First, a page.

Fully recovered I spent the day hanging out in the historic center walking around and enjoying the atmosphere. Little parades pass by all the time. Sometimes drum bands, sometimes dancers. You never know. There are also performers in the main square including a very bad Michael Jackson impersonator. I ordered some beans and rice at a cheap place around the corner from where all the tourists eat. Food is expensive here which is why we´ve chosen to cook and eat communal meals but I hate spaghetti and I couldn´t face it again. The beans were excellent and came with so fire-starting hot sauce that I thought was guacamole. Big mistake. Juice places aren´t as prolific as in Rio but I´ve finally found a few to satiate my needs. Mike and Viv tracked down bloco tickets for Fat Boy Slim for the last night, every gringo worth his salt is going. I wasn´t so into going but everyone else is and I´m such a joiner.
Last night. Mardi Gras. This week has just whipped by. The Australian couple in the house has been driving me absolutely batty so I had to get out of the house. I ran in to Sean again and devised a plan for the afternoon. I ran back to the house to drop off my things to find that Dee had had her bag stolen in the dangerous alley by the house. Mike had been robbed at knife point the night before, 5 minutes after I´d walked down the alley by myself. They were all off at the police station so I legged it to Campo Grande on my own to check out Timbalada one last time. It took forever to get though the madness of Campo Grande but I finally found him just as he started his set and followed the bloco for about 2 hours before heading up into the the thick of it to catch Olodum a famous drumming troupe. It took me about an hour and a half to make it to the beginning of the parade circuit to find that Olodum wouldn´t be on for another hour or so. I found some food stalls and pointed at what someone else was having and ended up with a pretty decent dish of food. We´ve been eating meat and cheese sticks late in the night but have now sworn off them due to the uncomfortable side effects. Looking for the Olodum bloco took an hour in itself. They decided to start from a different starting point than all the other blocos, probably because they had so many people. But I was psyched when I finally found them. I got to watch they play for about an hour before I had to head back to meet the gang at the house.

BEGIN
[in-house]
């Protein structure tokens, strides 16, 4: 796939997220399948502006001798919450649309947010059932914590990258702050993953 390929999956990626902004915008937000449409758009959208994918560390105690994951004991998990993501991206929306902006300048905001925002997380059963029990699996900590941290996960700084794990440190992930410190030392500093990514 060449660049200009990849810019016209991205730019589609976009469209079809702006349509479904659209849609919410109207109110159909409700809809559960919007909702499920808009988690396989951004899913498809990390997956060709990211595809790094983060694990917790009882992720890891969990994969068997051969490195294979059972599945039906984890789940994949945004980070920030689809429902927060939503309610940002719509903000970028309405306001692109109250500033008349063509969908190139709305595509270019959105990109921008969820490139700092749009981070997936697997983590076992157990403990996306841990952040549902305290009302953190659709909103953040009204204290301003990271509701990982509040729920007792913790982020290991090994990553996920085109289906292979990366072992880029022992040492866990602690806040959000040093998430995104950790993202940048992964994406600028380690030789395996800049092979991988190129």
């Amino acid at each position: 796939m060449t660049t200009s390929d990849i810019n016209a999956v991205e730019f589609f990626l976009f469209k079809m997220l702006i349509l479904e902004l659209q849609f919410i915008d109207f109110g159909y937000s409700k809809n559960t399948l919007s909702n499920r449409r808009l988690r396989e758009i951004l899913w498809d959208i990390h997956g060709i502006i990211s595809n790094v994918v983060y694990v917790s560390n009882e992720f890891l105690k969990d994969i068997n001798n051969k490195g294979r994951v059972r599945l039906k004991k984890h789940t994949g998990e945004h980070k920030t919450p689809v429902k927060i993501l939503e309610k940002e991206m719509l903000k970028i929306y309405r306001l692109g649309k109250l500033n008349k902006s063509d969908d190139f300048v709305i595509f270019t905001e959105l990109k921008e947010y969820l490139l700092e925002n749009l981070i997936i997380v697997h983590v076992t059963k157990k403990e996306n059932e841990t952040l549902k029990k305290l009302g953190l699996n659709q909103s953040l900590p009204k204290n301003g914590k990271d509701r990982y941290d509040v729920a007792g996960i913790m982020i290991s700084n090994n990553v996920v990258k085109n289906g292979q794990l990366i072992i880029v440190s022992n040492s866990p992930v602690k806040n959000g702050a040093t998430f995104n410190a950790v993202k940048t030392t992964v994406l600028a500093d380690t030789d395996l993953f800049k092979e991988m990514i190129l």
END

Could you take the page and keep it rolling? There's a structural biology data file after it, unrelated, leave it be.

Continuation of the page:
When everyone was finished eating (spaghetti again) and we dove into our fashion projects, making our bloco shirts look decent. There are made from the worst polyester and hang terribly. Because we got them so late, they only had extra larges so we look even worse in them. People do amazing things with them though. They tailor them into cute tank tops or 2 piece sets but we had only about 30 minutes to brainstorms before heading out. I went for the sleeveless dress look which took a bit of cutting and stitching. We all looked fabulous in the end and headed out. We got to Barra lighthouse about 10pm and had missed Daniela Mercury´s float by about 30 minutes. I ran down the side streets til I finally caught up with her bloco only to find out that she wasn´t performing the entire time. Her backup singers were amazing though. She finally came out to perform and I followed the bloco singing her tunes all the way. When she finished her set I booked it back down to the lighthouse, near the start of the parade route. I didn´t see the Fat Boy Slim bloco so I ran off to get a caipirinha. They take forever to make and buying one on the street costs the same as buying an entire bottle of the alcohol at the store. A cute young Irish guy came up to me and said in an Portuguese accent crappier than mine ´De donde es Fat Boy Slim´. ´Shit I don´t know´, I replied. He looked so shocked that I could speak English. As I was walking back I saw the bloco just ahead of me. There was a huge crowd but as soon as they saw my shirt they all let me through. The bloco was huge and everyone was having a great time when all of a sudden it started to rain. No one was sure for a while because it´s common for people in bloco to spray water and beer everywhere but this was an honest to God rainstorm in the middle of a heatwave. Everyone went crazy! The music was great, a bit dated though, and I caught up with Mike and Dee after only about 10 minutes of looking. A big song came on and everyone went crazy. I was turned the wrong way and lost my shoe, my shoe with my $25 emergency cash in it. I went diving for it but to no avail. I waited til the entire bloco passed and scoured the area. I finally found it sans money but I was just so bloody happy not to be walking on that disgusting ground anymore. I caught up with everyone and we danced the rest of the way down the street. By the end my legs were like jelly. We hailed a cab home and were in bed by 7am. These Brazilians really know how to party!